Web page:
Tuesday, May 8, 2012

Maurice Sendak: Nightmares Vanquisher

Having recently seen an interview of Maurice Sendak on TV, it was hard to imagine such a clever and vital man had died. Yes, I know he was 83 and he looked his age, but he didn't SEEM to be old at all. His death is headline news today. The headlines identify him as the author/illustrator of "Where the Wild Things Are." Yet, there was so much more to the man.

Maurice Sendak (1928-2012) was born in Brooklyn, NY, to Jewish immigrants. He was a sick as a child and spent a lot of his time reading books. Later in his childhood, he came to love illustrating after seeing Disney's "Fantasia." By age 20, he was a window dresser at F.A.O.Schwarz and taking night classes at New York Art Students' League.

Four years after completing his studies, he received his first recognition as an illustrator with the publication of Ruth Krauss' book, "A Hole to Dig." Although he wasn't trying to write typical children's books, his reputation was as a children's story teller - if scary situations can be considered fit for children. Naturally, there were those who took exception to this notion.

Sendak had a different idea about the world of children. He had grown up in a home where daily life was punctuated by much sorrow and grief. His parents were successful in rescuing his mother's family from Poland during the Holocaust, but by the time they were able to rescue his father's family, there was no one left to rescue - all were dead. As Sendak said, “I grew up in a house that was in a constant state of mourning.” In that sense, his books were autobiographical. He understood how it feels to be frightened and how someone so young lack the skills to vanquish their fears. His aim in all his books was to pose the question, "...how do children survive?"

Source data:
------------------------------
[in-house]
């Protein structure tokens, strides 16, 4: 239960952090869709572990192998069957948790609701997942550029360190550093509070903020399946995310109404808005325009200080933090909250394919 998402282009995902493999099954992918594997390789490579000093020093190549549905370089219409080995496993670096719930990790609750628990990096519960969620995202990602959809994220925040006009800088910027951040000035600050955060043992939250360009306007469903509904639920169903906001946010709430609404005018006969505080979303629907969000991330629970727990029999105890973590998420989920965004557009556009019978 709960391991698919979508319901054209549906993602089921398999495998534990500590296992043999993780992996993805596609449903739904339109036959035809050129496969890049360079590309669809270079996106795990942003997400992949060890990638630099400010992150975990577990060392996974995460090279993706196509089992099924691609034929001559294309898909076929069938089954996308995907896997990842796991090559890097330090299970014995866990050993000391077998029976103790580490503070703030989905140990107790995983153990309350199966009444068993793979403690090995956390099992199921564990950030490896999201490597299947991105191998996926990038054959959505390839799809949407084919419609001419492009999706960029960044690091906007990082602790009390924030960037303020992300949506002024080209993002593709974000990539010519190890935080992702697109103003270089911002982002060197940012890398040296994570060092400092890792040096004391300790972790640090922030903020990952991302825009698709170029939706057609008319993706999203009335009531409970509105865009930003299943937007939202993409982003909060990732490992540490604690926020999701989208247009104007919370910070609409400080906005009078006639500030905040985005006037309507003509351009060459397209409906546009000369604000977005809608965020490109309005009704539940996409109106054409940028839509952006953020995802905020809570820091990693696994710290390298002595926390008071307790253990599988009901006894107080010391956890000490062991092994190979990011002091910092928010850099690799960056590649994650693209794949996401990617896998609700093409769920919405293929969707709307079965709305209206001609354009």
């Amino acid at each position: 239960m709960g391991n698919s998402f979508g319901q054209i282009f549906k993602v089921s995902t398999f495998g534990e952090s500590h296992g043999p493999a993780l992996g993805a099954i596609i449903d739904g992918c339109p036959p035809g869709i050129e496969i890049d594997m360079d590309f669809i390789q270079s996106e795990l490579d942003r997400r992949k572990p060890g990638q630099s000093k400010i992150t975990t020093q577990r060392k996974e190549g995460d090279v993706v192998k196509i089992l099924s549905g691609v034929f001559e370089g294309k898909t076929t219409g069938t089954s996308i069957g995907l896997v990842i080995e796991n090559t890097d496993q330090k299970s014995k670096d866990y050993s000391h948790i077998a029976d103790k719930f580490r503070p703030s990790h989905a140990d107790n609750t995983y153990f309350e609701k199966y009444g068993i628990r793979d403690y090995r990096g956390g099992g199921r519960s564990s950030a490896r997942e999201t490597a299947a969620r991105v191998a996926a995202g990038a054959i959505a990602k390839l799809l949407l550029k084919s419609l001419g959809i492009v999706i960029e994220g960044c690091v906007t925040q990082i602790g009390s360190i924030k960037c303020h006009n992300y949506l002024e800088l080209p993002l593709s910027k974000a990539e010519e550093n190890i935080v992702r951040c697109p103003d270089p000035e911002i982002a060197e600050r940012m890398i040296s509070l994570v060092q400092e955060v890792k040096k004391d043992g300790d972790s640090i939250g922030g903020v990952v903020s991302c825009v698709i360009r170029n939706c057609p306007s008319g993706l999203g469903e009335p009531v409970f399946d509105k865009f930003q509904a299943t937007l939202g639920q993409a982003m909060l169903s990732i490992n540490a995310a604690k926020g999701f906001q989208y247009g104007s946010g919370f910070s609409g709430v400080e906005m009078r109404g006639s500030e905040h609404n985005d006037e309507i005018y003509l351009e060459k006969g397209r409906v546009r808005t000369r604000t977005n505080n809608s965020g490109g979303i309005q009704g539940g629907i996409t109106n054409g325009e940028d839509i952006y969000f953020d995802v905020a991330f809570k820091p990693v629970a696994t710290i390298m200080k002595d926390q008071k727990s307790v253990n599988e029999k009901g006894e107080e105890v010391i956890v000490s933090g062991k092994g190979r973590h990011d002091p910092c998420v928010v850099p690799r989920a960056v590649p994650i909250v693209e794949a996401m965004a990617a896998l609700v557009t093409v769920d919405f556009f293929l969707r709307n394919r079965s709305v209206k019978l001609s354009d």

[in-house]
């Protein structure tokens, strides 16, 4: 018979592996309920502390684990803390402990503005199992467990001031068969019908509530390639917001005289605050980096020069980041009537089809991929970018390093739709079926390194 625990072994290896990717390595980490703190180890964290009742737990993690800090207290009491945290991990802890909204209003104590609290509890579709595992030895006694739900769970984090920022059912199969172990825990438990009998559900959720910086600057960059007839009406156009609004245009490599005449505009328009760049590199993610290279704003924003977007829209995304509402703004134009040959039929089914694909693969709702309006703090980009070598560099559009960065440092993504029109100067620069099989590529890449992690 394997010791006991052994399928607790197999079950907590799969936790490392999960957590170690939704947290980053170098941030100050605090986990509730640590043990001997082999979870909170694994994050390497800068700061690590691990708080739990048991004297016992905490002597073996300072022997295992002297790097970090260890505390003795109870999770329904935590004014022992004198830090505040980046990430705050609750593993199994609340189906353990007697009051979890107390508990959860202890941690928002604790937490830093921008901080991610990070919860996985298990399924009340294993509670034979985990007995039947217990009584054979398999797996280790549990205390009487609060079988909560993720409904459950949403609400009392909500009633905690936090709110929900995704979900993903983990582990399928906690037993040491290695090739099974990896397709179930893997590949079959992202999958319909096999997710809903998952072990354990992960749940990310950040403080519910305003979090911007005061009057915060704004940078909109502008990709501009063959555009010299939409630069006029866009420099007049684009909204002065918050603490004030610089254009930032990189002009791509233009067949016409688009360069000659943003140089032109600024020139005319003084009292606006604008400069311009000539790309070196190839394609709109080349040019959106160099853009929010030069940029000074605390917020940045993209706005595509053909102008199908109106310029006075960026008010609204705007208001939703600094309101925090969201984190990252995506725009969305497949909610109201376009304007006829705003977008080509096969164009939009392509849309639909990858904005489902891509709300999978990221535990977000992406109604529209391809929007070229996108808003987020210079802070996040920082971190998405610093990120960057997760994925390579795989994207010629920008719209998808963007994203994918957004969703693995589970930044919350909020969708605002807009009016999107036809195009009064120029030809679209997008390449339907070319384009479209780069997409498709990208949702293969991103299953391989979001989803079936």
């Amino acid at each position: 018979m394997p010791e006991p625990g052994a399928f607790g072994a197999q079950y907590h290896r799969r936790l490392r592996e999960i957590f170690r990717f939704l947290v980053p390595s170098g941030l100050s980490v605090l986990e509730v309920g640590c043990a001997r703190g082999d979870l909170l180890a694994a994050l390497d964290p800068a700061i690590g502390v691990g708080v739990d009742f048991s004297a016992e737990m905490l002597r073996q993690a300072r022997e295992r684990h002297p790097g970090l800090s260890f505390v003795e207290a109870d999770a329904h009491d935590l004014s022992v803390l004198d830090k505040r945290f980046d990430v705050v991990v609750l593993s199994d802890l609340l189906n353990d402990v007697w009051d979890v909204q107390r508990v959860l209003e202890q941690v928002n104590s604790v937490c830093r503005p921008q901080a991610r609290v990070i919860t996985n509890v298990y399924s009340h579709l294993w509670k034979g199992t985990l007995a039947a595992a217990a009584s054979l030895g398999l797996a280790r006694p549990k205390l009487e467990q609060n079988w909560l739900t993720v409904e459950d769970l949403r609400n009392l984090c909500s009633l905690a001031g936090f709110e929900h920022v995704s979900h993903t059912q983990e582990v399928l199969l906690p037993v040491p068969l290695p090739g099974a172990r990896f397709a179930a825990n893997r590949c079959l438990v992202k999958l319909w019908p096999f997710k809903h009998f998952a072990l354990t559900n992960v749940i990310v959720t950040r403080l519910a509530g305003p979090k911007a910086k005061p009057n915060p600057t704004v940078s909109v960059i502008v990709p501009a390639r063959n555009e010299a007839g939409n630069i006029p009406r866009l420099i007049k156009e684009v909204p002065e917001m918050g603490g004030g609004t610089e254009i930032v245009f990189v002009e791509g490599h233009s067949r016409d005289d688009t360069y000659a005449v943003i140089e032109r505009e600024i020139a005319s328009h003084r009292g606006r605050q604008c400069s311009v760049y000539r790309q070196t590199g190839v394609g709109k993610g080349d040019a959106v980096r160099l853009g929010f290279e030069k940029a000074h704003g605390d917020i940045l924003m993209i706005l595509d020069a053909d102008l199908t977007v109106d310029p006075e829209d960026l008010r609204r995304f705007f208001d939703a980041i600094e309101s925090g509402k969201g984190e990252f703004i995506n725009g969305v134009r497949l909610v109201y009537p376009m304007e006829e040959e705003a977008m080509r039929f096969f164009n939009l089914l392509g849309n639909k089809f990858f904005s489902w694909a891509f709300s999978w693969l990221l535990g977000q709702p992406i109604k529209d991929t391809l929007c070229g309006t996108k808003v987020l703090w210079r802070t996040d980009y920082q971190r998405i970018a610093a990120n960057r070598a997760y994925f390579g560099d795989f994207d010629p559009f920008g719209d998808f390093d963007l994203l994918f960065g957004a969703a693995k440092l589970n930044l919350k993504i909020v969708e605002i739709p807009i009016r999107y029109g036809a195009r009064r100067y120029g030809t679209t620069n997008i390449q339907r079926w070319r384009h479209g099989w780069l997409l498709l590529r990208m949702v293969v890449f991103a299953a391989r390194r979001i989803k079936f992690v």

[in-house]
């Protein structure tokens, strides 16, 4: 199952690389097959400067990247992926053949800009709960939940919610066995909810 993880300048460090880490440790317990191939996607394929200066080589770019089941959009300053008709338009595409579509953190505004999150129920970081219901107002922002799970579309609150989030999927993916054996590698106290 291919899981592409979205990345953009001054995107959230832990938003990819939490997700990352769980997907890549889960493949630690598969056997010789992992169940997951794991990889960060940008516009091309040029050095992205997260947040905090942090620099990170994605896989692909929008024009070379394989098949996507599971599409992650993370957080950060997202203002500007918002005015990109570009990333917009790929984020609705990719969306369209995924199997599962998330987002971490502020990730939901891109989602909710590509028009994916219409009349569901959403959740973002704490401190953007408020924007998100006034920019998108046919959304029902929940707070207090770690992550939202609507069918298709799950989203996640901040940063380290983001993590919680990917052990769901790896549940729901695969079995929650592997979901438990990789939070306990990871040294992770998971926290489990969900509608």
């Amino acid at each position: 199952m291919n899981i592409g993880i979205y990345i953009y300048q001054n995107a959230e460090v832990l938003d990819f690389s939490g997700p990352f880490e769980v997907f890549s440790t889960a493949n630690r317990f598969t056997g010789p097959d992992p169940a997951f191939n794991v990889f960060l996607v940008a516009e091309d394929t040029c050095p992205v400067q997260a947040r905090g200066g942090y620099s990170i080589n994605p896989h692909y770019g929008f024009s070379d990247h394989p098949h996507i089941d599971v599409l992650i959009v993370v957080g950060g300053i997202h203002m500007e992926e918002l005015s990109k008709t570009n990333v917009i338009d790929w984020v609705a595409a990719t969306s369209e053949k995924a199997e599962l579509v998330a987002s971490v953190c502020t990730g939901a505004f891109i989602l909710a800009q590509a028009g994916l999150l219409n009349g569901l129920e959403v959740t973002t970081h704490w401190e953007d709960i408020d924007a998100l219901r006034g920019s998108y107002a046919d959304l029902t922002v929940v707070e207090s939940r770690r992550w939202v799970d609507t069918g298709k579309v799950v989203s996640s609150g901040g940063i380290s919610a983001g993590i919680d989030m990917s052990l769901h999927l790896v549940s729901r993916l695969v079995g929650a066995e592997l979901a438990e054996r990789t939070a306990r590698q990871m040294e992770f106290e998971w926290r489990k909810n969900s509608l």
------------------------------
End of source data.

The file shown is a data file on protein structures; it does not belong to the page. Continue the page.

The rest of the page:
Today's New York Times' headline referred to Sendak as the "Author of Splendid Nightmares." The best description I've read about the aims of Sendak's writings is a quote from Morven Crumlish in The Guardian:"...these are no cautionary tales – there is no gruesome moral shoving a reluctantly impressionable reader towards conforming to the neat, the quiet and the un-troublesome. Instead, they wake up happily in their beds, supper is still warm, there is milk in the morning."

RIP, Maurice. You turned your own childhood fears and sorrows into nightmares that can be vanquished - even by small children.


  1. I grew up reading his books. He'll be missed. Theo

  2. NPR's radio article yesterday was absolutely illuminating. This was a rare human.

  3. Thanks, R! I missed the news, but read your blog! A beautiful tribute to his creative and original spirit.